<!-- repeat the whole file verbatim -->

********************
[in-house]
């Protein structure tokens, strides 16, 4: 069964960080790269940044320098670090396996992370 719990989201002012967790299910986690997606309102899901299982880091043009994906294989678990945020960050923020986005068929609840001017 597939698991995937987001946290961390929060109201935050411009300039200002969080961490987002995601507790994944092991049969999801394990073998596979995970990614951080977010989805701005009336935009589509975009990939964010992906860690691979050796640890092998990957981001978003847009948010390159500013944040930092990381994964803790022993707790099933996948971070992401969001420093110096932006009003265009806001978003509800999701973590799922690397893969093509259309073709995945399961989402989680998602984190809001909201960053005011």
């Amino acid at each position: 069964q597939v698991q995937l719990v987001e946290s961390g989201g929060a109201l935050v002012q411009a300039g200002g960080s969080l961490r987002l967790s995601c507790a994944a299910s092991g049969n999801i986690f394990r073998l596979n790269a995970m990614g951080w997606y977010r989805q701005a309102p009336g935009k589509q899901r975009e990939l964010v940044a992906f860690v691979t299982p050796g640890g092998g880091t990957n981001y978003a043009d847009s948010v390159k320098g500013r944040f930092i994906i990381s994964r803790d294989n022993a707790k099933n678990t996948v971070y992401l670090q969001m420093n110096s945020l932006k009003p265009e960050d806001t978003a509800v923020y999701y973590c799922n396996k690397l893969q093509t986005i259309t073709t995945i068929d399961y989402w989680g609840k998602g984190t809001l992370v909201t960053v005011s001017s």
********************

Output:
[in-house]
């Protein structure tokens, strides 16, 4: 069964960080790269940044320098670090396996992370 719990989201002012967790299910986690997606309102899901299982880091043009994906294989678990945020960050923020986005068929609840001017 597939698991995937987001946290961390929060109201935050411009300039200002969080961490987002995601507790994944092991049969999801394990073998596979995970990614951080977010989805701005009336935009589509975009990939964010992906860690691979050796640890092998990957981001978003847009948010390159500013944040930092990381994964803790022993707790099933996948971070992401969001420093110096932006009003265009806001978003509800999701973590799922690397893969093509259309073709995945399961989402989680998602984190809001909201960053005011």
């Amino acid at each position: 069964q597939v698991q995937l719990v987001e946290s961390g989201g929060a109201l935050v002012q411009a300039g200002g960080s969080l961490r987002l967790s995601c507790a994944a299910s092991g049969n999801i986690f394990r073998l596979n790269a995970m990614g951080w997606y977010r989805q701005a309102p009336g935009k589509q899901r975009e990939l964010v940044a992906f860690v691979t299982p050796g640890g092998g880091t990957n981001y978003a043009d847009s948010v390159k320098g500013r944040f930092i994906i990381s994964r803790d294989n022993a707790k099933n678990t996948v971070y992401l670090q969001m420093n110096s945020l932006k009003p265009e960050d806001t978003a509800v923020y999701y973590c799922n396996k690397l893969q093509t986005i259309t073709t995945i068929d399961y989402w989680g609840k998602g984190t809001l992370v909201t960053v005011s001017s």